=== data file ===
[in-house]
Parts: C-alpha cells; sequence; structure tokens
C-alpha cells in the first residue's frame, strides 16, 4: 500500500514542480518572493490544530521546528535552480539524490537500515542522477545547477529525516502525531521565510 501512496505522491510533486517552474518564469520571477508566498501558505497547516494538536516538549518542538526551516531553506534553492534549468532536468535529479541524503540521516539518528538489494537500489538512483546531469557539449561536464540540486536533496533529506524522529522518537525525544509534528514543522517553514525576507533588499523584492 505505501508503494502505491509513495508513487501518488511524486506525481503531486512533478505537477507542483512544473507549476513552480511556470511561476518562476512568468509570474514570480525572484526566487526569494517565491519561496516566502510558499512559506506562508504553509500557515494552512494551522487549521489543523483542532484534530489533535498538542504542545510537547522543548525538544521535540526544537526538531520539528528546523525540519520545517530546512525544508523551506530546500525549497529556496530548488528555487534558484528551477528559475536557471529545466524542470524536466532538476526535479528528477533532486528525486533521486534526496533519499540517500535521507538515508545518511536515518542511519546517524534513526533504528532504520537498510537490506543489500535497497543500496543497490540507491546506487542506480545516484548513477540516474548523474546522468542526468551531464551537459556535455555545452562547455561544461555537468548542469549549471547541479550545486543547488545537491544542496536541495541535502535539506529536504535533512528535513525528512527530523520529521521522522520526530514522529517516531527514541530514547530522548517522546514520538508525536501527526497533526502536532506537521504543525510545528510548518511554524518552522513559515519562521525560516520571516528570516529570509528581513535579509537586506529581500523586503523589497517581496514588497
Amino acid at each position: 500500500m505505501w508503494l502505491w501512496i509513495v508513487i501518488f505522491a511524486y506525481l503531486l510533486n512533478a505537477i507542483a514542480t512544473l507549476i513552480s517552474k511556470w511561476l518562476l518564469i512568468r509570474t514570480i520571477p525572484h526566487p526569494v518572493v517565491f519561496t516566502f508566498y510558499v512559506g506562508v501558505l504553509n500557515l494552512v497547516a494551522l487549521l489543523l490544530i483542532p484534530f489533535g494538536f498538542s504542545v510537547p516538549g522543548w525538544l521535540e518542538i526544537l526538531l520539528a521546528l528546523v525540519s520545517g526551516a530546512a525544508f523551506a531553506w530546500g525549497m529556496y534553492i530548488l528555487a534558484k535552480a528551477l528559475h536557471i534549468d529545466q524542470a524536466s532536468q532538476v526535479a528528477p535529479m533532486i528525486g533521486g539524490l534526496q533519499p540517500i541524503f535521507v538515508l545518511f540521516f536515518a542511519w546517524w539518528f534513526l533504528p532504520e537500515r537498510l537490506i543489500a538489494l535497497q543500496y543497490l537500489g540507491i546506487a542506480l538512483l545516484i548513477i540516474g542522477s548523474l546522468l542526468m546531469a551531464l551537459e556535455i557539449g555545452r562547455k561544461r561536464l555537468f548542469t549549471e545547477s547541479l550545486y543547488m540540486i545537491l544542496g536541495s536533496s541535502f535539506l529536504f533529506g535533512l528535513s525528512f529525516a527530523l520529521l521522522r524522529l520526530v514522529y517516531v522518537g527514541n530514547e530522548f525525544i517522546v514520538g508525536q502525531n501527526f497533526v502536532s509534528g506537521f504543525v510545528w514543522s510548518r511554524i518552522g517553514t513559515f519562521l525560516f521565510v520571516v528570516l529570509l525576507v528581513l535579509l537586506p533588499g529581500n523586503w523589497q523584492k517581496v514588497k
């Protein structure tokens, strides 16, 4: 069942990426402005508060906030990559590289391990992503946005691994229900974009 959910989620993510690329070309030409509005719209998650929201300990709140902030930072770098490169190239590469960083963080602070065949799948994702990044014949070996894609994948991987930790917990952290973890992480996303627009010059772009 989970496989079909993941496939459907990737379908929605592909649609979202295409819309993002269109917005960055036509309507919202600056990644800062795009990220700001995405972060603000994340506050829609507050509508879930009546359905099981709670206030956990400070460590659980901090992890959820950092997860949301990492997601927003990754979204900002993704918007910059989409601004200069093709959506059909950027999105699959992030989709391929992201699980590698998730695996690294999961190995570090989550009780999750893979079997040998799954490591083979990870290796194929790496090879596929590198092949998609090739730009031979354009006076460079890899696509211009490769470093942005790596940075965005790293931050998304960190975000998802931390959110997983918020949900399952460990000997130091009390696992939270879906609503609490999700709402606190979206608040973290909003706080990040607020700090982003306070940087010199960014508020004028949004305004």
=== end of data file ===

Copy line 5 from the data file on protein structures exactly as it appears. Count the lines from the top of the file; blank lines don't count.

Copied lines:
């Protein structure tokens, strides 16, 4: 069942990426402005508060906030990559590289391990992503946005691994229900974009 959910989620993510690329070309030409509005719209998650929201300990709140902030930072770098490169190239590469960083963080602070065949799948994702990044014949070996894609994948991987930790917990952290973890992480996303627009010059772009 989970496989079909993941496939459907990737379908929605592909649609979202295409819309993002269109917005960055036509309507919202600056990644800062795009990220700001995405972060603000994340506050829609507050509508879930009546359905099981709670206030956990400070460590659980901090992890959820950092997860949301990492997601927003990754979204900002993704918007910059989409601004200069093709959506059909950027999105699959992030989709391929992201699980590698998730695996690294999961190995570090989550009780999750893979079997040998799954490591083979990870290796194929790496090879596929590198092949998609090739730009031979354009006076460079890899696509211009490769470093942005790596940075965005790293931050998304960190975000998802931390959110997983918020949900399952460990000997130091009390696992939270879906609503609490999700709402606190979206608040973290909003706080990040607020700090982003306070940087010199960014508020004028949004305004």